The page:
Playwright Topher Payne might be onto something by setting Relations Unknown in Atlanta, beyond the superficial fun of spotting references to Midtown landmarks like the Caribou Coffee on Piedmont and Monroe.
Playing through Nov. 19, the Process Theatre Company's comedy sets out to explore the limitations of conventional relationships and the need to create surrogate families, which seems especially appropriate here. Atlanta, with its huge transplant population and an ambivalent attitude toward its own history, isn't always the most conducive place to sink roots. Relations Unknown looks at how disowned homosexuals, social outcasts and grown-up orphans forge new bonds, from civil unions to offbeat reproductive partnerships. But though Payne sprinkles the play with snappy patter, Relations Unknown overworks a fairly modest patch of thematic ground.
A flow chart would best represent the characters' connections, but the action centers around a gay couple: young exhibitionist Chris (Rob Bullard) and older, long-closeted Owen (Dan Balmer). Their circle expands to include high-strung Shep (Larry Davis) and self-absorbed aerobics instructor Narissa (Michelle Rivera) when Chris reveals that he has lymphoma. (Payne's own successful bout with cancer inspired the writing of the play.)
At times, Relations Unknown succumbs to medical melodrama, but the maudlin moments don't invalidate the tense dynamics. When Owen argues with Chris' small-town, conservative mother, Dorothy (Betty Mitchell), over who's genuinely closer to Chris and most deserving to execute his wishes, the play resembles a smaller-scale version of the public feud between Terry Schiavo's parents and her husband.
More often the play strives to be frothy and witty: When would-be sperm donor Shep tells Narissa that he'll get $60 each time he makes a donation, she replies, "Then you're not so much a sperm donor as a sperm vendor." But too often the actors, directed by Process Theatre artistic director DeWayne Morgan, simply play at the level of the jokes without conveying the motivations going on below the surface.
The oddball role of Ms. Eckles (Marcie Millard), a "patient care technician" at a fertility clinic, embodies Relations Unknown's strengths and weaknesses. Like one of Christopher Durang's sunny lunatics, she energizes her scenes, revealing no sense of propriety and an abiding faith that life's answers can be found in the Harry Potter books. But despite Millard's amusing performance, the character feels more like a wisecrack delivery system than a real person the others would willingly spend time with.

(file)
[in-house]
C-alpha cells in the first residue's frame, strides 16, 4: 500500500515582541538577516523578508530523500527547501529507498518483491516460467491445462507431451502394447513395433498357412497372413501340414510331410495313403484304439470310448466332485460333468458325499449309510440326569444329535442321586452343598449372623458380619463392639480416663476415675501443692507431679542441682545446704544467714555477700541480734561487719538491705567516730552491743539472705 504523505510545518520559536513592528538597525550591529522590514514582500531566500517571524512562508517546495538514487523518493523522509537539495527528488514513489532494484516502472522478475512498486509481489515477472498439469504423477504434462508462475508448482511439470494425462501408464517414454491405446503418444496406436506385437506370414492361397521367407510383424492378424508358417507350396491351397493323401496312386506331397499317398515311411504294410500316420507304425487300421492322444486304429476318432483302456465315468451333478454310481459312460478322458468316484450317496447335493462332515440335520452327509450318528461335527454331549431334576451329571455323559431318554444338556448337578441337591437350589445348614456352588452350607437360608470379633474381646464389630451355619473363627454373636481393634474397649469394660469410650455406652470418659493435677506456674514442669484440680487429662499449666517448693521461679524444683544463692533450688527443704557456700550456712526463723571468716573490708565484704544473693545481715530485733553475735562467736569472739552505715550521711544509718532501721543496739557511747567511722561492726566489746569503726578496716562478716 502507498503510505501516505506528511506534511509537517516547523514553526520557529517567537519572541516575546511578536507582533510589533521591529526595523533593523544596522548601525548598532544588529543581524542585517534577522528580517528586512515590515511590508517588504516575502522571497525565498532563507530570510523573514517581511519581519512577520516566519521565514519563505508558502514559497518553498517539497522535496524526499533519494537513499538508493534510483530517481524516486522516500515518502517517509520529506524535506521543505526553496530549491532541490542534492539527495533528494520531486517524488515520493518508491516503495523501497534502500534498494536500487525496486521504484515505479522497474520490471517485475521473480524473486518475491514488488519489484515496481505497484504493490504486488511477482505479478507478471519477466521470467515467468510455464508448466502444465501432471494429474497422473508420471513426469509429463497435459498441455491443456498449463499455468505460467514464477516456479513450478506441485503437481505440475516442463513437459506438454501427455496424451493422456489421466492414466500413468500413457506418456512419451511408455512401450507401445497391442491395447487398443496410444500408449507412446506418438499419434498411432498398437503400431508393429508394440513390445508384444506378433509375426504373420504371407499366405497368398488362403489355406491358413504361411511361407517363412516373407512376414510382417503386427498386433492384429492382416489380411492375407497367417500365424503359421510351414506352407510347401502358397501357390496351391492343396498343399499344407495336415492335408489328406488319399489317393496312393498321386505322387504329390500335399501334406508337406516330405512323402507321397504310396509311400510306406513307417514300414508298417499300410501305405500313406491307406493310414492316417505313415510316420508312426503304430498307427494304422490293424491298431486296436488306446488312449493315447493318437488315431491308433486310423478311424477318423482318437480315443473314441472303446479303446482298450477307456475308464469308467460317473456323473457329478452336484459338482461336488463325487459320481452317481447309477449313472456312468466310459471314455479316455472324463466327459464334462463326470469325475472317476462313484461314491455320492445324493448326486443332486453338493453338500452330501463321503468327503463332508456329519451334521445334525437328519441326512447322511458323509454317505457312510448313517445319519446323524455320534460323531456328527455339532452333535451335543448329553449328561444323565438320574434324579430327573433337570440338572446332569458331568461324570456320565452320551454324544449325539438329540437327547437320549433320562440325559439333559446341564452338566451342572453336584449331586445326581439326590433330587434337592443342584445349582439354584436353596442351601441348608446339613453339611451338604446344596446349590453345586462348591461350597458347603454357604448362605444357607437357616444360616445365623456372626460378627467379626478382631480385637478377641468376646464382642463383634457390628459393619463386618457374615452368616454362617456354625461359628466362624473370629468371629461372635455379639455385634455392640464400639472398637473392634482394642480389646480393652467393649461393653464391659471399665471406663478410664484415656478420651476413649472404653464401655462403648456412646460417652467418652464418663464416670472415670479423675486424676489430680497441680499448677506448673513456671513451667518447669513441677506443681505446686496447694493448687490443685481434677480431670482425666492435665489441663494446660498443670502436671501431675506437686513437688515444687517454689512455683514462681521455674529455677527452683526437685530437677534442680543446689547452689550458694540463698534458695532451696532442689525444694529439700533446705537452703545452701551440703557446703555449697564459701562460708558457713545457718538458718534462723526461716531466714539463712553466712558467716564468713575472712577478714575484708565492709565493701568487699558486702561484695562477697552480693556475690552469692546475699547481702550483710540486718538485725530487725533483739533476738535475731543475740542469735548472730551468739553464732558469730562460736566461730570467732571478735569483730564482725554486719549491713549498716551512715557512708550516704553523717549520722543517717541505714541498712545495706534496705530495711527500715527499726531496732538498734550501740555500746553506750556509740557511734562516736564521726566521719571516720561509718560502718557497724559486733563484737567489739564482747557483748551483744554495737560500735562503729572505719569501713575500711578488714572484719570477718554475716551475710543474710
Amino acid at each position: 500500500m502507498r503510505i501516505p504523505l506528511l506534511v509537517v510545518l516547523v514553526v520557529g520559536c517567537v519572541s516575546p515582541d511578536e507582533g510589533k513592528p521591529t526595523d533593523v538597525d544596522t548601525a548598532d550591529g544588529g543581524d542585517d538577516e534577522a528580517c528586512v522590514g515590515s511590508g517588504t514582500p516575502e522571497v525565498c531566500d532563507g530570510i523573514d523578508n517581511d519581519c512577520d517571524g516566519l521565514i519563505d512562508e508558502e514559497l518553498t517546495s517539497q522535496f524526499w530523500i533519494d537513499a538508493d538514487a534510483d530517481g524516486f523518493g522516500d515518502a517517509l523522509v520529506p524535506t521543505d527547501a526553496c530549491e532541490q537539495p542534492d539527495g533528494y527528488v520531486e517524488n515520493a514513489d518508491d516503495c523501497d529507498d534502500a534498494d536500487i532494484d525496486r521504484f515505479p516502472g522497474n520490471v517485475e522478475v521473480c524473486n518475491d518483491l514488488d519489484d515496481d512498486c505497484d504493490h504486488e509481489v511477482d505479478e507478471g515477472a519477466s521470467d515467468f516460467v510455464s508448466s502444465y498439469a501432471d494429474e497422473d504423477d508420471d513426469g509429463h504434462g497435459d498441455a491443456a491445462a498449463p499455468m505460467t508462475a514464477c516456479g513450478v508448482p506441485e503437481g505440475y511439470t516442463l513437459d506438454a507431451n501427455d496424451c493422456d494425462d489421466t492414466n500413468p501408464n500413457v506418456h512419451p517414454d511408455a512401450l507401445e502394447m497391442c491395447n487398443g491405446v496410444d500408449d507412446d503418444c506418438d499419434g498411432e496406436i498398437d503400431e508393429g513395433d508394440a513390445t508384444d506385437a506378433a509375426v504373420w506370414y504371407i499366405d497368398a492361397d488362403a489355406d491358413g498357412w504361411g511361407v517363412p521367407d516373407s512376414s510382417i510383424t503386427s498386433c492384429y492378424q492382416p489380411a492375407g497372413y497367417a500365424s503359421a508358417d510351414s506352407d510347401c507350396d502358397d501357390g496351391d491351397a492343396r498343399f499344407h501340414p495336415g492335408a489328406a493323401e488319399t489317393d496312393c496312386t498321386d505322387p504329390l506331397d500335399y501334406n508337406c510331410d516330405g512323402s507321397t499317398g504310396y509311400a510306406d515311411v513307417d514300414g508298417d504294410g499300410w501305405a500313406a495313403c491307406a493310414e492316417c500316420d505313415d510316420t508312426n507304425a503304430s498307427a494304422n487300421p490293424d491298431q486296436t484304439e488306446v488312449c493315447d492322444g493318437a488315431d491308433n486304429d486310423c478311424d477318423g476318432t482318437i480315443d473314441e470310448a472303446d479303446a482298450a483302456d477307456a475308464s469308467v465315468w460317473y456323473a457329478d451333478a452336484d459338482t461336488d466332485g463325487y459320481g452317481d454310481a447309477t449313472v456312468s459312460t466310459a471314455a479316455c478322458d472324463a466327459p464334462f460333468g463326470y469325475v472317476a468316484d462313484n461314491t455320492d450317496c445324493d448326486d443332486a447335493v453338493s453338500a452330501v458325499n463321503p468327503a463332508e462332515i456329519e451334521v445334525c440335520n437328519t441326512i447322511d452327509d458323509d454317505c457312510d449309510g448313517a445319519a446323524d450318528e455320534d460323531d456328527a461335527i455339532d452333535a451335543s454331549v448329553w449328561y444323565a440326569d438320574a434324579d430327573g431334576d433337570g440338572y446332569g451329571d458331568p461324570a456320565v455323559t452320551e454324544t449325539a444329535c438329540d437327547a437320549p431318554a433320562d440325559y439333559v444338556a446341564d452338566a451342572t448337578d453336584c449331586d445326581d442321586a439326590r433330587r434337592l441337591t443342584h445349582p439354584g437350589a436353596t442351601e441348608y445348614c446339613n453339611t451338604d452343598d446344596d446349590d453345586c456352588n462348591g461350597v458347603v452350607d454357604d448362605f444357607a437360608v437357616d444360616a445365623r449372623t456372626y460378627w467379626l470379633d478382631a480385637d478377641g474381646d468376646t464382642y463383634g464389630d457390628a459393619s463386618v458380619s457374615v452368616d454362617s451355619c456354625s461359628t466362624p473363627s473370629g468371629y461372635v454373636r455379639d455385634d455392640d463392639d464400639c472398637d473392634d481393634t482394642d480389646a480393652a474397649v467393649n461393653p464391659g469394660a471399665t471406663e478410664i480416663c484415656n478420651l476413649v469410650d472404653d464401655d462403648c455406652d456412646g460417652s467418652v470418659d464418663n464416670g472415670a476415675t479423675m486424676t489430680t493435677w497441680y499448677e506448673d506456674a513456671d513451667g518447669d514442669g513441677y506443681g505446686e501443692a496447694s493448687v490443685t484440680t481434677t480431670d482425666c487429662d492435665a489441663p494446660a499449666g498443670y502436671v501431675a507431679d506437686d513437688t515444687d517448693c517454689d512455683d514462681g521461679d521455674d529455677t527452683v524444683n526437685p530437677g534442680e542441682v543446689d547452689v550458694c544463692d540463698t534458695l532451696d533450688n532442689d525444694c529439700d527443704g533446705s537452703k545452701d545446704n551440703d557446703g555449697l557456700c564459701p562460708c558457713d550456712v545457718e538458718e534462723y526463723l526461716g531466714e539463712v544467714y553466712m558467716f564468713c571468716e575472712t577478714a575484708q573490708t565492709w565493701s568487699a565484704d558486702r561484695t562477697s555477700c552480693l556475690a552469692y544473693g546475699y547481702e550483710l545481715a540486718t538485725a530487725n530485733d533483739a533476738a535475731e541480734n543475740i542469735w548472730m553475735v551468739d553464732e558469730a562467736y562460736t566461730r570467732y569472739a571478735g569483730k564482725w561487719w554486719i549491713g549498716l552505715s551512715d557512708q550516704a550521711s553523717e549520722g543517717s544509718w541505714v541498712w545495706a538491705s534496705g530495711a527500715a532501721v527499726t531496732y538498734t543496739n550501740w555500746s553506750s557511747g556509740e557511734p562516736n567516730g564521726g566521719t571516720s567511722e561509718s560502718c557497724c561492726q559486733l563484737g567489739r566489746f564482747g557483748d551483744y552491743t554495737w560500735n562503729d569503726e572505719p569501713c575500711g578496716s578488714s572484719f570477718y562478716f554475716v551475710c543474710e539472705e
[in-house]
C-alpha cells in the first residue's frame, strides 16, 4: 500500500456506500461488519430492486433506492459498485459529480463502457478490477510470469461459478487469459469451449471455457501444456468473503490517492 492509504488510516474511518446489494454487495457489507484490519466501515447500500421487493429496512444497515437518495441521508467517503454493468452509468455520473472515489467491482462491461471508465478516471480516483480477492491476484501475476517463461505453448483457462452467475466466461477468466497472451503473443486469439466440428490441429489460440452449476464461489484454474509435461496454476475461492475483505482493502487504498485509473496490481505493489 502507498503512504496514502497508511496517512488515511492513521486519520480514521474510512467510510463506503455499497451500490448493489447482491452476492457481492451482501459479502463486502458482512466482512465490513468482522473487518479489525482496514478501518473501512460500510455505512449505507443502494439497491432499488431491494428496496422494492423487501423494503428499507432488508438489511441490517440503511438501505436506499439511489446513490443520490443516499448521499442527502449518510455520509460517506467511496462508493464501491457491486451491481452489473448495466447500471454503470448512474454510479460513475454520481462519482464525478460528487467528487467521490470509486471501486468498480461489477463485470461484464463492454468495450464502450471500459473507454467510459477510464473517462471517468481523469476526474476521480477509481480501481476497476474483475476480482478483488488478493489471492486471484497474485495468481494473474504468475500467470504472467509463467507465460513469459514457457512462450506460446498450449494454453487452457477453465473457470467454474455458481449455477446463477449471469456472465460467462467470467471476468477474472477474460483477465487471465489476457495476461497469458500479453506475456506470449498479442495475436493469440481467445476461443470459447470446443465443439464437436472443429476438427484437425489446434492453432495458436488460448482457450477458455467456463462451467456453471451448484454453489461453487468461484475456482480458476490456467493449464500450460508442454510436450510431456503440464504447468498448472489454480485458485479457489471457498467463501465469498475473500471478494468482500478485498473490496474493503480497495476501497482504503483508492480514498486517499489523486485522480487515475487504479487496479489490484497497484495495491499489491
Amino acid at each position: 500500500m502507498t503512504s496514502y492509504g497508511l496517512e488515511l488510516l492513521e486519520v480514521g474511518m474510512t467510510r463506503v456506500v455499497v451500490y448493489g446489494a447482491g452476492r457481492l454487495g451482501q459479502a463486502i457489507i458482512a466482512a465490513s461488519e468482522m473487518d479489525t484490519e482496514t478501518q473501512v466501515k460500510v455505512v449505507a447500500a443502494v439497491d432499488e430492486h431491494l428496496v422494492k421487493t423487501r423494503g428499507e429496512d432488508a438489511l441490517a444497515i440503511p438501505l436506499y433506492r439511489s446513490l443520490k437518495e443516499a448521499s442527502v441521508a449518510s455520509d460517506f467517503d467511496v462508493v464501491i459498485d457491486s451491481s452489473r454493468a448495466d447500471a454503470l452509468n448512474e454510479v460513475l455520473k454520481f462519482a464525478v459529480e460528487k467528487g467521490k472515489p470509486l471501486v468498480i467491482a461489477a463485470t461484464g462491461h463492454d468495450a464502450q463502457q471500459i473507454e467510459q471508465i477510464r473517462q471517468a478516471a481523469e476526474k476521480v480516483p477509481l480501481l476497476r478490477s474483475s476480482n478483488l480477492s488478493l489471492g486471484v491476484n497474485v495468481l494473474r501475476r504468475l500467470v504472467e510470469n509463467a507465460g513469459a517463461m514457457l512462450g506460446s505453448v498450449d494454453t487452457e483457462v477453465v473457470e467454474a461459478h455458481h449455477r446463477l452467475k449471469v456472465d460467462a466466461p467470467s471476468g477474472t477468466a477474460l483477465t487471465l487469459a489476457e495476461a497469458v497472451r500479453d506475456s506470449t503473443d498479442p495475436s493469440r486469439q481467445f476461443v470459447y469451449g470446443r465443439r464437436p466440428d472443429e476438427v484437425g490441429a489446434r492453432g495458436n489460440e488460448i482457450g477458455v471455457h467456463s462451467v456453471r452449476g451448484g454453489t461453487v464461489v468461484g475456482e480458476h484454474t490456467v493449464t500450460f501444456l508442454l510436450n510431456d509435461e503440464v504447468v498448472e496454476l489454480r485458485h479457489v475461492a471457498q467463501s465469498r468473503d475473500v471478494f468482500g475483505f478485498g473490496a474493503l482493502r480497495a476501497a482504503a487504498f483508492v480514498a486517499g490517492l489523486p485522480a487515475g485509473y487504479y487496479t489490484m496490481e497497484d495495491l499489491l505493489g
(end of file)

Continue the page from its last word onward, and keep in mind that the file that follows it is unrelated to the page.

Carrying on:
Similarly, it's easier to buy Narissa as an angry exercise addict than a Jewish African-American, no matter how many Yiddish slang words she drops. The play gives her complexities a short shrift. Ironically, the most paradoxical role makes the most sense. Lily Yancey Miller brings such comedic earnestness to Lou that we accept her as a foul-mouthed lesbian Jesus freak. With Lou's divine mission to give home-grown marijuana to chemo patients, her earthy manner and spiritual bent come together. Lou's obsession with angels, like the play's use of a dying, gay "life force" character, makes Relations Unknown feel like a holdover from the 1990s.
Process Theatre bills Relations Unknown as the play's second world premiere -- Payne says he's rewritten "three-quarters" of the play since its debut in 2003. At about two-and-a-half hours, the script cries for more tweaking. The characters talk -- and talk -- about the paradox that we're all alone yet we're all connected, or the need to take risks to lead a full life until the play soldiers on far past its natural resolution.
When, for instance, the women take Dorothy to a gay bar for no good reason but laughs, Relations Unknown feels like a patient being kept on life support too long. Perhaps the most difficult, if inevitable, part of any relationship is knowing when to let go.